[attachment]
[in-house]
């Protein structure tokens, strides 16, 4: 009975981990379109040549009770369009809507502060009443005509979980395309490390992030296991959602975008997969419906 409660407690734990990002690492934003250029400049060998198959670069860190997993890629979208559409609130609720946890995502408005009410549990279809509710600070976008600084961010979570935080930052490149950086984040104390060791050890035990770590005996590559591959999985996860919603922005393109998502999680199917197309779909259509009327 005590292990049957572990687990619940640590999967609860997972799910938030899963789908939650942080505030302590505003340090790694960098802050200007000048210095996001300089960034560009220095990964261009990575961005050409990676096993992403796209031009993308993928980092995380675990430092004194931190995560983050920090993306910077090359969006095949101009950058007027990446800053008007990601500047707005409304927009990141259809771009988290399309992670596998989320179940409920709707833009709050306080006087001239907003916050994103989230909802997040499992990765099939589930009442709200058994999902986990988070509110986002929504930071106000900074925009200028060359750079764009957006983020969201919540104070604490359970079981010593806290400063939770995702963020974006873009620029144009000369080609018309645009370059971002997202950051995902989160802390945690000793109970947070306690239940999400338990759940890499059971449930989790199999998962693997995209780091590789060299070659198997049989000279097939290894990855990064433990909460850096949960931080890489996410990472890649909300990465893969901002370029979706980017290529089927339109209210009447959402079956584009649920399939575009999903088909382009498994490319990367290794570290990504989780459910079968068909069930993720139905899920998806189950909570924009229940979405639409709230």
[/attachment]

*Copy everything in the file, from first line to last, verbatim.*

[in-house]
């Protein structure tokens, strides 16, 4: 009975981990379109040549009770369009809507502060009443005509979980395309490390992030296991959602975008997969419906 409660407690734990990002690492934003250029400049060998198959670069860190997993890629979208559409609130609720946890995502408005009410549990279809509710600070976008600084961010979570935080930052490149950086984040104390060791050890035990770590005996590559591959999985996860919603922005393109998502999680199917197309779909259509009327 005590292990049957572990687990619940640590999967609860997972799910938030899963789908939650942080505030302590505003340090790694960098802050200007000048210095996001300089960034560009220095990964261009990575961005050409990676096993992403796209031009993308993928980092995380675990430092004194931190995560983050920090993306910077090359969006095949101009950058007027990446800053008007990601500047707005409304927009990141259809771009988290399309992670596998989320179940409920709707833009709050306080006087001239907003916050994103989230909802997040499992990765099939589930009442709200058994999902986990988070509110986002929504930071106000900074925009200028060359750079764009957006983020969201919540104070604490359970079981010593806290400063939770995702963020974006873009620029144009000369080609018309645009370059971002997202950051995902989160802390945690000793109970947070306690239940999400338990759940890499059971449930989790199999998962693997995209780091590789060299070659198997049989000279097939290894990855990064433990909460850096949960931080890489996410990472890649909300990465893969901002370029979706980017290529089927339109209210009447959402079956584009649920399939575009999903088909382009498994490319990367290794570290990504989780459910079968068909069930993720139905899920998806189950909570924009229940979405639409709230």